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Review ARTICLE

Front. Neurol., 10 June 2016 | https://doi.org/10.3389/fneur.2016.00086

Minor Stroke and Transient Ischemic Attack: Research and Practice

imageAleksandra Yakhkind1, imageRyan A. McTaggart2, imageMahesh V. Jayaraman1,2,3, imageMatthew S. Siket4, imageBrian Silver1* and imageShadi Yaghi1
  • 1Department of Neurology, The Warren Alpert Medical School of Brown University, Providence, RI, USA
  • 2Department of Diagnostic Imaging, The Warren Alpert Medical School of Brown University, Providence, RI, USA
  • 3Department of Neurosurgery, The Warren Alpert Medical School of Brown University, Providence, RI, USA
  • 4Department of Emergency Medicine, The Warren Alpert Medical School of Brown University, Providence, RI, USA

A majority of patients with ischemic stroke present with mild deficits for which aggressive management is not often pursued. Comprehensive work-up and appropriate intervention for minor strokes and transient ischemic attacks (TIAs) point toward better patient outcomes, lower costs, and fewer cases of disability. Imaging is a key modality to guide treatment and predict stroke recurrence. Patients with large vessel occlusions have been found to suffer worse outcomes and could benefit from intervention. Whether intravenous thrombolytic therapy decreases disability in minor stroke patients and whether acute endovascular intervention improves functional outcomes in patients with minor stroke and known large vessel occlusion remain controversial. Studies are ongoing to determine ideal antiplatelet therapy for stroke and TIA, while ongoing statin therapy, surgical management for patients with carotid stenosis, and anticoagulation for patients with atrial fibrillation have all been proven to decrease the rate of stroke recurrence and improve outcomes. This review summarizes the current evidence and discusses the standard of care for patients with minor stroke and TIA.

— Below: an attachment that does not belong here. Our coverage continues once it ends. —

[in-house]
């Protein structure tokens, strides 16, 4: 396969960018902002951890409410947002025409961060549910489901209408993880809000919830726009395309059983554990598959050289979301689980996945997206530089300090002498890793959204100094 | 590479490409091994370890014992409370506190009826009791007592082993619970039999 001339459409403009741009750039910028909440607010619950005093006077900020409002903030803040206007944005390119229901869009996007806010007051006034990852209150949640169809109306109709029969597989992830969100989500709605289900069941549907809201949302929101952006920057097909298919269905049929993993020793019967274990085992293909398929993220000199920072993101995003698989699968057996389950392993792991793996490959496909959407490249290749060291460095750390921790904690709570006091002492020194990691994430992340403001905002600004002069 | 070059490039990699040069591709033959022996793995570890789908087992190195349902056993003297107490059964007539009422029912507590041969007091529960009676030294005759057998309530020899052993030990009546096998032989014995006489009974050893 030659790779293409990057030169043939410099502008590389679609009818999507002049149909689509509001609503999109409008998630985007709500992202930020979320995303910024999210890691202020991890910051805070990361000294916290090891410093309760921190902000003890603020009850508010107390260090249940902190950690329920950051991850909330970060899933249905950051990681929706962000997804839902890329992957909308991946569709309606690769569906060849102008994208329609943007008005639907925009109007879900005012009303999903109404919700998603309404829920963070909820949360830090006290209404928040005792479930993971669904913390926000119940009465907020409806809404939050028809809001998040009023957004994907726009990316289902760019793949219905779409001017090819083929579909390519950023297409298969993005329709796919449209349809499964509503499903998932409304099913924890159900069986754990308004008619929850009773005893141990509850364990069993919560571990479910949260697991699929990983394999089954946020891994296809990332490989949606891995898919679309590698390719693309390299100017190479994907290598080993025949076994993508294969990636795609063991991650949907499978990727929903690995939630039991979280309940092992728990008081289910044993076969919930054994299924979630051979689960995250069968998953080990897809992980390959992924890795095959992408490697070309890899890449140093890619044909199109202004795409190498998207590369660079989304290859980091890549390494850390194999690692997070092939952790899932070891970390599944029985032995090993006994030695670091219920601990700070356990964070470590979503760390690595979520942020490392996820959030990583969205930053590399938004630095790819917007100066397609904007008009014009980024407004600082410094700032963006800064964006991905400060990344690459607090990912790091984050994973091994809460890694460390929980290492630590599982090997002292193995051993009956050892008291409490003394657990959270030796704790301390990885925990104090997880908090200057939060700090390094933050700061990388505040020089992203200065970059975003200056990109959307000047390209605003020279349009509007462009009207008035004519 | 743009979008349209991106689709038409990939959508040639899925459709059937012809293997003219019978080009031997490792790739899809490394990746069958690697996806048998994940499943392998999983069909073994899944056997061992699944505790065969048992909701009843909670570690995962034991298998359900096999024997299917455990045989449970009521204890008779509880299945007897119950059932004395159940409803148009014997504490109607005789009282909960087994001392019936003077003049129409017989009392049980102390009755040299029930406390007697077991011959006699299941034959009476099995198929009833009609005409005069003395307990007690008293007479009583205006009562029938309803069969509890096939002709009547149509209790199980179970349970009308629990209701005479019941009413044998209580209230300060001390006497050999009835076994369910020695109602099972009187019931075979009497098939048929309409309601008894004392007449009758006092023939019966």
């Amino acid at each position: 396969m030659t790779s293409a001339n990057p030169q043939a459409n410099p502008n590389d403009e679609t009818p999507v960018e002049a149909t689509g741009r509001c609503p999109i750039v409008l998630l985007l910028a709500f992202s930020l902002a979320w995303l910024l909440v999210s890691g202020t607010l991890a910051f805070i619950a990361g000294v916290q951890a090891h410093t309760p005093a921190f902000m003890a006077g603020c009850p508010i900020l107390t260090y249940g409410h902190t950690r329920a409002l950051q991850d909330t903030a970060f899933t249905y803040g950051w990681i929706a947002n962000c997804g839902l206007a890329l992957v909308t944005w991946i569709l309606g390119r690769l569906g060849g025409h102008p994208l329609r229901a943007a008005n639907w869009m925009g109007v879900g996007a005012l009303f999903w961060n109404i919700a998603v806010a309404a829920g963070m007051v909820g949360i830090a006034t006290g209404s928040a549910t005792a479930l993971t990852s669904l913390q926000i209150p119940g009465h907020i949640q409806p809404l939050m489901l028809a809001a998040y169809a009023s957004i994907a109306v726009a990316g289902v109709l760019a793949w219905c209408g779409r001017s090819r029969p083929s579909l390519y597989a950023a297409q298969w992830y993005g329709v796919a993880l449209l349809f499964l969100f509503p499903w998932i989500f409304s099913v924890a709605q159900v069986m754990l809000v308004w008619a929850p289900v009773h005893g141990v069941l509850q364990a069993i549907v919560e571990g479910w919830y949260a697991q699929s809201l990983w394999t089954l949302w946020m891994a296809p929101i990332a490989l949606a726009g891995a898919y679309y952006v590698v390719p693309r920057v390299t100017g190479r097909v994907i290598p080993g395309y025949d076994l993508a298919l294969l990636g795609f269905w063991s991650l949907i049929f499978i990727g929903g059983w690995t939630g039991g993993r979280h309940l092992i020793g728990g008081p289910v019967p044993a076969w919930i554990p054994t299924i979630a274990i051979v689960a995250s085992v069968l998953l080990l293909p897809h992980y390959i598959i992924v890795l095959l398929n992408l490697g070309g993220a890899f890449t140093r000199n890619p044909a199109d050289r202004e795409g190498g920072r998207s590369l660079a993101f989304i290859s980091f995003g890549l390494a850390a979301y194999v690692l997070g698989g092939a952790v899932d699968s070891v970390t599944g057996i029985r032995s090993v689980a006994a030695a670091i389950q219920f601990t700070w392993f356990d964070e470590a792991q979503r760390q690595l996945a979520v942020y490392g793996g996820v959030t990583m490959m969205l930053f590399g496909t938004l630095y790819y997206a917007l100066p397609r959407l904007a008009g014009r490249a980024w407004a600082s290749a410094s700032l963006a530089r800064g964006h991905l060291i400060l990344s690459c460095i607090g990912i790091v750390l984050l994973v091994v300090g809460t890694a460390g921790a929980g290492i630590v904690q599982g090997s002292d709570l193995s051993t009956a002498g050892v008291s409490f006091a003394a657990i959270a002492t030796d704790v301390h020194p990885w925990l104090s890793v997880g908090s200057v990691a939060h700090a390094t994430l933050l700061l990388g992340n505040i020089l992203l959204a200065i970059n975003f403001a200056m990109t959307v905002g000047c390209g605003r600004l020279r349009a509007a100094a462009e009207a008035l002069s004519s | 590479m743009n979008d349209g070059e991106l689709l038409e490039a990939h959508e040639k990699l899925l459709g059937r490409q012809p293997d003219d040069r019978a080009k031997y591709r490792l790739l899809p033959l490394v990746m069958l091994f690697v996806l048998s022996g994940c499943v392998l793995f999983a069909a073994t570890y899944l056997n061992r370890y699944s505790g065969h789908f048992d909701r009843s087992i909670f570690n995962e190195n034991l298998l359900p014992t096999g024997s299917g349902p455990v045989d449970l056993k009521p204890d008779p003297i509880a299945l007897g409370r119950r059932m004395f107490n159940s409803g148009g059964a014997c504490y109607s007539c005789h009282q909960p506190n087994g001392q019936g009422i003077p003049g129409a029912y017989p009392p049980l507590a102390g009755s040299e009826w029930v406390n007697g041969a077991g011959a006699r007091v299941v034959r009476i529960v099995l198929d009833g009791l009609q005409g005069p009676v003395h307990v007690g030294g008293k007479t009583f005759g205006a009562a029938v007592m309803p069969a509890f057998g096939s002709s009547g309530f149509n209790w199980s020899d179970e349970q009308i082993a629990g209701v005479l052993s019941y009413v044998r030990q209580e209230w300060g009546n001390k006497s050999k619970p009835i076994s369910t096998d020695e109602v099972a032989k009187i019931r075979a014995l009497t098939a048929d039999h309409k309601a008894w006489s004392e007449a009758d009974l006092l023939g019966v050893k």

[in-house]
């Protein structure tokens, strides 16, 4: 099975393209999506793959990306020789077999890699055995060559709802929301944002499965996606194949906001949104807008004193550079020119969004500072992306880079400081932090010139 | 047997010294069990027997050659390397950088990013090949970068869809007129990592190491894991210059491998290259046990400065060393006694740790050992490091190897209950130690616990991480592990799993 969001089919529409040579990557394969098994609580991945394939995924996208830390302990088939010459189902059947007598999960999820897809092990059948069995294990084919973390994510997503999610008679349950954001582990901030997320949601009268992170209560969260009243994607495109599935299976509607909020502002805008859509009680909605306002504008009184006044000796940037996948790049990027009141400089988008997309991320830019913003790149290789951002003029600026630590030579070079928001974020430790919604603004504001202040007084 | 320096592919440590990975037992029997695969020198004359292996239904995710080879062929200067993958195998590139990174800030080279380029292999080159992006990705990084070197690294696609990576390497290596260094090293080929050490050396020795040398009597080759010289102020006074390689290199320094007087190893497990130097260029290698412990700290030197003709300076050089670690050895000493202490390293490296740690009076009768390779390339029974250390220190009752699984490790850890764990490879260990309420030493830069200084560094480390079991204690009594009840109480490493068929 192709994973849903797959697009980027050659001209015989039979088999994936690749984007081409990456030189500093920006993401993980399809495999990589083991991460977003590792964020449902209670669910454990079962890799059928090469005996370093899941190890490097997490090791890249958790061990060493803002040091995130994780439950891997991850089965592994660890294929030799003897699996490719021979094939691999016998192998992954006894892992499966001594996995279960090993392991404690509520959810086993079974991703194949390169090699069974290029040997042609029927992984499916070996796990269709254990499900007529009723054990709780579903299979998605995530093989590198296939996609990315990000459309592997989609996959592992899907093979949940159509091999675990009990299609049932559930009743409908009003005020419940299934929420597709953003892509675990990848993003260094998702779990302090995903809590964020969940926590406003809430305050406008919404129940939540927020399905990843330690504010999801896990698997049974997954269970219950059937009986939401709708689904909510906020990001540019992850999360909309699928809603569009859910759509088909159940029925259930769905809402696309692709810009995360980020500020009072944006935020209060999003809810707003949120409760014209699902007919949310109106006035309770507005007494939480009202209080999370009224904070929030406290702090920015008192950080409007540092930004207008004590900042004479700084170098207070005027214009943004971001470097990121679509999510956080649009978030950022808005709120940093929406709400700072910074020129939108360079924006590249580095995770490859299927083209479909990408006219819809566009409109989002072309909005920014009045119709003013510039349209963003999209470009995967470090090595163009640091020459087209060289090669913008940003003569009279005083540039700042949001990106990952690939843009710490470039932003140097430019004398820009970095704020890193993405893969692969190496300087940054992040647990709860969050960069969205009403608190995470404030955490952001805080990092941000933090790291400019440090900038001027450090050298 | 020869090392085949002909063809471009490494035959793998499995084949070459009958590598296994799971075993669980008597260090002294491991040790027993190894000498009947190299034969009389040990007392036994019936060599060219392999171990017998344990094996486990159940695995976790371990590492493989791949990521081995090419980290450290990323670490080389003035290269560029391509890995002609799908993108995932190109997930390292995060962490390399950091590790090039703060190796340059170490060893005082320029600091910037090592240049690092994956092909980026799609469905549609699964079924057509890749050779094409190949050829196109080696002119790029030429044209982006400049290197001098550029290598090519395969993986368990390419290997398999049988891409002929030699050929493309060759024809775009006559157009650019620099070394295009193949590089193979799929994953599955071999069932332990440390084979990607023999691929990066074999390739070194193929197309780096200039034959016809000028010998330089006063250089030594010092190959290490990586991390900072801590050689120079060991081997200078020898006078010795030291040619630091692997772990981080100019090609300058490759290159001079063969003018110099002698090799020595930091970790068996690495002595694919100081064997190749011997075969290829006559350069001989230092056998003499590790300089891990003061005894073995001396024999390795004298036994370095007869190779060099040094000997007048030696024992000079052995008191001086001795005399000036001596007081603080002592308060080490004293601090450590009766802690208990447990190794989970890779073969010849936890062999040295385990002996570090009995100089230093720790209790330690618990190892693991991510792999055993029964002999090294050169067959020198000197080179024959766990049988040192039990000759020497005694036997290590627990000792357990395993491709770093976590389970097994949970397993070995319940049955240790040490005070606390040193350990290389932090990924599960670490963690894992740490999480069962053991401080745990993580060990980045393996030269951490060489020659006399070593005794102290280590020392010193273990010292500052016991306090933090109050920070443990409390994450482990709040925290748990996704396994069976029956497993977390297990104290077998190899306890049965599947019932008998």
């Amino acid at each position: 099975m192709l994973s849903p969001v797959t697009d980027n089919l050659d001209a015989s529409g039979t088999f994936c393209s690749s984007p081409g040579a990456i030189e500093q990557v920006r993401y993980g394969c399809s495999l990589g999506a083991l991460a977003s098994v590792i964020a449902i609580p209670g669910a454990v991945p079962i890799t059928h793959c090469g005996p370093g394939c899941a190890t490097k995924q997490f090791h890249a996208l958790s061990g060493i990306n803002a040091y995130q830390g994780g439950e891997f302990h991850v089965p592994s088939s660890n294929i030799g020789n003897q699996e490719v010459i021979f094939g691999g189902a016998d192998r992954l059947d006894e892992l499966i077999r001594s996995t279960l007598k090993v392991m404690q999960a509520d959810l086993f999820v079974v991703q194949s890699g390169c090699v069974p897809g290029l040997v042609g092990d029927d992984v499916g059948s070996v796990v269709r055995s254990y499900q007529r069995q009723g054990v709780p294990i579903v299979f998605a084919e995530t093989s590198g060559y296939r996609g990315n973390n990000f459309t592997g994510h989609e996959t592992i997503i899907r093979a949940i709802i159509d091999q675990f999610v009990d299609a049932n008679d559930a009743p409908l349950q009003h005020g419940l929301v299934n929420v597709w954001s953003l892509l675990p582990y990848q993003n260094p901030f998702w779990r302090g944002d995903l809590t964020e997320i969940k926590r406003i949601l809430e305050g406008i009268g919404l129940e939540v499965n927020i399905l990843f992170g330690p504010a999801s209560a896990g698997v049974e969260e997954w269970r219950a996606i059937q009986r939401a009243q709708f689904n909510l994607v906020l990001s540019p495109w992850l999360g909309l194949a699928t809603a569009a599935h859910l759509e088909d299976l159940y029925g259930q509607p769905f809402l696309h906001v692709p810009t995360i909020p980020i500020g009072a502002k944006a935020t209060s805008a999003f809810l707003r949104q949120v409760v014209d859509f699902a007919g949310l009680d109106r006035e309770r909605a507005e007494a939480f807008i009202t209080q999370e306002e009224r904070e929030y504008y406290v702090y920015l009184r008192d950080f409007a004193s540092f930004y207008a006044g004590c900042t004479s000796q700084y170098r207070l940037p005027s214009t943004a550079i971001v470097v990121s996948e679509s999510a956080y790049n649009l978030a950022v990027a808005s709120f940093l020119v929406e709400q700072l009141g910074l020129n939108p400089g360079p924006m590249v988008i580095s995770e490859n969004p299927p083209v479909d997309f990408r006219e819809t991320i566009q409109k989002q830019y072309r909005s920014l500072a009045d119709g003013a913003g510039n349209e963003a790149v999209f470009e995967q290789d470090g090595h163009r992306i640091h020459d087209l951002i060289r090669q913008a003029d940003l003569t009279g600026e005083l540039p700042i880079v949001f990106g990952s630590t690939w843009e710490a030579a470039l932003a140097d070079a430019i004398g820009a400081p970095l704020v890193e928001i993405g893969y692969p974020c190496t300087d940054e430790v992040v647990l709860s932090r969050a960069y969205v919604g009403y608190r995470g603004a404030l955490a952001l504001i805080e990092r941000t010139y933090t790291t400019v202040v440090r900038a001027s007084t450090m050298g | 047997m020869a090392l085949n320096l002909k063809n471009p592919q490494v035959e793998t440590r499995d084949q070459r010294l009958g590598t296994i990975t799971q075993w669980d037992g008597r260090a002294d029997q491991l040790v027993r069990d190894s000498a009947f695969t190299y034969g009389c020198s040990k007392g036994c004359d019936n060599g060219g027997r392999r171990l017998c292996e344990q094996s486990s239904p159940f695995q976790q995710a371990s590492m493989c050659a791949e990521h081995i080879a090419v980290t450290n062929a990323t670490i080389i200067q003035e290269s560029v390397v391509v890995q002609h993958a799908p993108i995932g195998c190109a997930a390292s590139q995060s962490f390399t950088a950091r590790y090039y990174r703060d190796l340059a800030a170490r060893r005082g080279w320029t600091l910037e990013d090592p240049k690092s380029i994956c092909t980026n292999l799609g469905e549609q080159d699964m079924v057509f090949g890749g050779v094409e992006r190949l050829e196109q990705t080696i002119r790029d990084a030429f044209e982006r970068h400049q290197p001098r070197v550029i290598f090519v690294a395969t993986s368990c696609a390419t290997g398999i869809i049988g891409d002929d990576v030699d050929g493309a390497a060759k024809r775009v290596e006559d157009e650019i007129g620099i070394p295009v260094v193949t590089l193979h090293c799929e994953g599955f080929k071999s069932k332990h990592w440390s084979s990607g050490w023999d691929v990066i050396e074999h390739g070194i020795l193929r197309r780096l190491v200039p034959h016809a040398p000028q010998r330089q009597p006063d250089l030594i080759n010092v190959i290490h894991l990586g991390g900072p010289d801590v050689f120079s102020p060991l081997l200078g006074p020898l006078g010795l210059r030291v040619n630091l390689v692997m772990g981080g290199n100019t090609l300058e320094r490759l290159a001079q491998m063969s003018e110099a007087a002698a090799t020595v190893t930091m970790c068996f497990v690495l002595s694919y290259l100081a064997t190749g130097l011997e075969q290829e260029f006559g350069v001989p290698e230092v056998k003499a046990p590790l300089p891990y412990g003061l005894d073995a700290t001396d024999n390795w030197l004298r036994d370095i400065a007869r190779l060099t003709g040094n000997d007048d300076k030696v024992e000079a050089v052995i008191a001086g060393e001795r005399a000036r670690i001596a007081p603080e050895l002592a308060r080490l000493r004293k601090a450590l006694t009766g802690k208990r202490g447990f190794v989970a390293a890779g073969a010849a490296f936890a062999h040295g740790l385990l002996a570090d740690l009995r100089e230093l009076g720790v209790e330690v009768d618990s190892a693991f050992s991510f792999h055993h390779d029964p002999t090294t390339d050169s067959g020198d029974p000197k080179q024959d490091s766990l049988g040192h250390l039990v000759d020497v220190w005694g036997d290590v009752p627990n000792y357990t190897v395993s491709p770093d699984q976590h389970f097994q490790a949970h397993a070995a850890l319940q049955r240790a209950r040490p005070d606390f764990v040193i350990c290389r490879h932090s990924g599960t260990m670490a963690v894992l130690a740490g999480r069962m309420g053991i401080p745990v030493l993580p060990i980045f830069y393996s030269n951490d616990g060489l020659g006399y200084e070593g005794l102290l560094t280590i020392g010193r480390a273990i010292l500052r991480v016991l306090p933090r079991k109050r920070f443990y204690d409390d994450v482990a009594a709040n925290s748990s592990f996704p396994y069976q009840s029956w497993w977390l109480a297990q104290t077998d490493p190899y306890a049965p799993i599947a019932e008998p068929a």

Background

In population-based studies, approximately two-thirds of ischemic stroke patients have mild deficits (1, 2). Minor stroke is generally defined as an National Institute of Health Stroke Scale (NIHSS) of 5 or less, which takes into account certain deficits but not the fact that some can have a more profound impact on quality of life than others. Hence, the scale does not linearly correlate deficit and disability. While studies suggest using an NIHSS of 3 or less to define minor stroke (3, 4), real-world definitions of non-disabling deficits are largely dependent on clinical judgment, which has been shown to vary widely among physicians (5). Transient ischemic attack (TIA) has a more widely accepted definition that includes focal neurological symptoms lasting for <24 h without the presence of infarction on diffusion-weighted imaging (6).